Friday, January 28, 2011


Erev Shabbos Kodesh Parshas Mishpatim

23 Shevat 5771/January 30, 2011

Someone once asked me why our Torah study halls are so loud. Walk into a yeshiva at almost any time during the day and you will be greeted by a cacophony of noise, a blend of shouts of debate, lively discussion, and melodious chants of ancient words in a blended mix of Hebrew, English, Yiddish, and Aramaic. A library has virtually the opposite atmosphere. There is a pervasive silence of concentration and intense focus, disturbed only by an occasional whisper or soft spoken question or comment. Why are houses of Torah study so diametrically opposite?

Until this week New York was immersed in a Jets-frenzy, hoping that the Jets would beat the Pittsburgh Steelers and earn themselves a trip to the Super Bowl. The Empire State Building in New York City was lit up in green and white, the color of the Jets, to spur them on. Alas it was not to be and Jets fans have once again tasted the chalice of disappointment.

Last week during the countdown to the game, I heard an interview between a noted sportscaster and Santana Holmes, the Jets receiver. Holmes played on the Steelers and is friends with many of the players, especially Ike Taylor, the Steelers cornerback. Holmes was told that when Taylor was asked about going up against his friend in the big playoff showdown Taylor replied, “I love him… but I’m going to try to be as disrespectful as possible when we get between those white lines. Friendship doesn’t enter into it then. I’m not going to hesitate to lay him out. No question at all. You know why? Because he aint going to hesitate to crack on me if he gets the chance.”

Holmes replied that it was one hundred percent true. “Yeah, I’m gonna play within the white lines of football. And after the game get over we’re gonna become best friends again… In this game you gotta be physical; you gotta be the aggressor.”

Friendship is great but if you want to be successful in the game, any feelings and sensitivities have to be left behind.

The gemara (Kiddushin 30b) states “Even a father and his son, a rebbe and his disciple, who are engaged in the study of Torah in one gate, becomes enemies, one with the other. However, they do not emerge from there until they become lovers, one with the other.” Rashi explains that they become enemies because they question each other’s opinion and do not accept each other’s postulations.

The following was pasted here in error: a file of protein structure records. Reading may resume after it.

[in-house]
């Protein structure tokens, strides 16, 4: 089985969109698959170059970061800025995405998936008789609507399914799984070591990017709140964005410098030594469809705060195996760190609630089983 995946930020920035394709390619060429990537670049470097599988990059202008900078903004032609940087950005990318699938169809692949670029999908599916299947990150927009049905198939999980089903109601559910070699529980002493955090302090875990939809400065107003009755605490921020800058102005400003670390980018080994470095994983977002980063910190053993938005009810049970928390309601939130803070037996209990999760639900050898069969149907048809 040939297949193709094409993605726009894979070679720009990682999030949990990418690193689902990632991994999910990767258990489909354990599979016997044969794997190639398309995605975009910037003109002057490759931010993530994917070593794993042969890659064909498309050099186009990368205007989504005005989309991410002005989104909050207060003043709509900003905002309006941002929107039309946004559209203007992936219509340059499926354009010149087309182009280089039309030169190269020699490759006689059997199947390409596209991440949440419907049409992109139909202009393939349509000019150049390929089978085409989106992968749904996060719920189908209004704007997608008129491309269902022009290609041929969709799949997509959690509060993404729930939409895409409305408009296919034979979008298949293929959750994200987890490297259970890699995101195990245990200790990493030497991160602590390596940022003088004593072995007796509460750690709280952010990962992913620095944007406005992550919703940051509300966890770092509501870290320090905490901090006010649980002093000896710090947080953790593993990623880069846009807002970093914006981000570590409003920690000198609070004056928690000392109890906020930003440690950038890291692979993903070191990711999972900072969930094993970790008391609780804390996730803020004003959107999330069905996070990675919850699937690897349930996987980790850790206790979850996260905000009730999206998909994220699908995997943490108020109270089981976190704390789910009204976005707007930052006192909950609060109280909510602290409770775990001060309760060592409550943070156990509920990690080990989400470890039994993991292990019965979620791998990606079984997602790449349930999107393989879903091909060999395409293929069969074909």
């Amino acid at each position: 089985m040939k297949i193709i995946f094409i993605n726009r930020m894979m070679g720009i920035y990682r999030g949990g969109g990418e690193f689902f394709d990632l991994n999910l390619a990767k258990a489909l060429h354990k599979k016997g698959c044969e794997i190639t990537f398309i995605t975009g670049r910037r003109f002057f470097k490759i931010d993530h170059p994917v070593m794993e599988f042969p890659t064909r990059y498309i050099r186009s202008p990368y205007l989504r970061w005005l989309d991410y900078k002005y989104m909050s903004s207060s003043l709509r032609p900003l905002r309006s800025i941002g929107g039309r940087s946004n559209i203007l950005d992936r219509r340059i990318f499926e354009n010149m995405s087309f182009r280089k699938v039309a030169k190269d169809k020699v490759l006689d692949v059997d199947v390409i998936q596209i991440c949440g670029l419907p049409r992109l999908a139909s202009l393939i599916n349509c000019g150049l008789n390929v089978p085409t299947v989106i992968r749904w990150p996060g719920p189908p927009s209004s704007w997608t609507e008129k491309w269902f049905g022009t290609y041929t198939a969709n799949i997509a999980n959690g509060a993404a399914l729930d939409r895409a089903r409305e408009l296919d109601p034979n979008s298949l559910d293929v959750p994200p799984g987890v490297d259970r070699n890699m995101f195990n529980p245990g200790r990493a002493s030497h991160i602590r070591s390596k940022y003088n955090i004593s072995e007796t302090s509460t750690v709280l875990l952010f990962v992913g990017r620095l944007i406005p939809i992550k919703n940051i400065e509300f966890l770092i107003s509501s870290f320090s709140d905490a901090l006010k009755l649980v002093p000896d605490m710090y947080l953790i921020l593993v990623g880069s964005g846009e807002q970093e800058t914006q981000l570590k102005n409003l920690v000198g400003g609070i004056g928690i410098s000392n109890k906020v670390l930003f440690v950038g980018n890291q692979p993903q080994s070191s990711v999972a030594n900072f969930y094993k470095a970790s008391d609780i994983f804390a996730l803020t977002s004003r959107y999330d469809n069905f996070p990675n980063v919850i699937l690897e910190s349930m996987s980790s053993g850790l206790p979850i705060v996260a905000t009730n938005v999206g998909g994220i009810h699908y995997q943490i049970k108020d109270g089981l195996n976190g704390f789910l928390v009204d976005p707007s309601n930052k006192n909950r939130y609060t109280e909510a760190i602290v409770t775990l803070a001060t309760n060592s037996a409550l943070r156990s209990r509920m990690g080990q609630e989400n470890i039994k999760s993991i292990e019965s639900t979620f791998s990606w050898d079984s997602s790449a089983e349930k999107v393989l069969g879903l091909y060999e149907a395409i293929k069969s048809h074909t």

When one goes to a library to read his motive is to take information that has already been recorded and intellectually ingest it. He can decide whether he agrees with what he reads, but the text itself is not up for discussion. Torah study however is vastly different. The words and opinions may have been recorded, but how to understand the words and opinions is subject to intense debate.

When one begins to study a volume of Talmud he is commencing a vivacious pursuit of truth – truth which can be understood from different perspectives. Part of the intensity of its study is that there can be more than one correct answer.

Proper Torah study wherein one is dedicated to true understanding of the profundity and depth of the ancient wisdom must preclude friendships, and personal biases. Before one can begin its study he must divest himself of personal sensitivities so that his perspective is not skewered by his own vapid sensitivities.

However, to be candidly honest, the aforementioned analogy is severely wanting. It may be true that one can battle it out on a football field and put aside all friendships, and then reclaim the friendship after the game. However, it is not the football game itself which develops the friendship. Not so in regard to Torah study. The Talmud notes that the study and intense intellectual – and often heartless - debate itself fosters the deepest camaraderie and friendship. There is no deeper bond that connects two souls than the bond of Torah. And that is why we shout passionately in the Bais Medrash.

Shabbat Shalom & Good Shabbos,

R’ Dani and Chani Staum

Thursday, January 20, 2011

YISRO 5771

Erev Shabbos Kodesh Parshas Yisro

16 Shevat 5771/January 23, 2011

There have been many incredible inventions in the last century, including cars, planes, computers, internet, and the proliferation of electronic devices. The medical world too has seen its share of incredible advancements, including improved diagnostic imaging testing, minimally invasive laser surgery and laparoscopic procedures. But I believe that Earle Dickson’s invention in 1921 is of the greatest of all time, i.e. the Band-Aid.

Just ask any young child who hurts himself. It doesn’t matter what the ailment is or whether there is any blood or not. Give a crying child a band-aid and the hysterical howling seems to cease instantly. And if the band-aid has a picture of a cartoon character on it the healing is even more pronounced.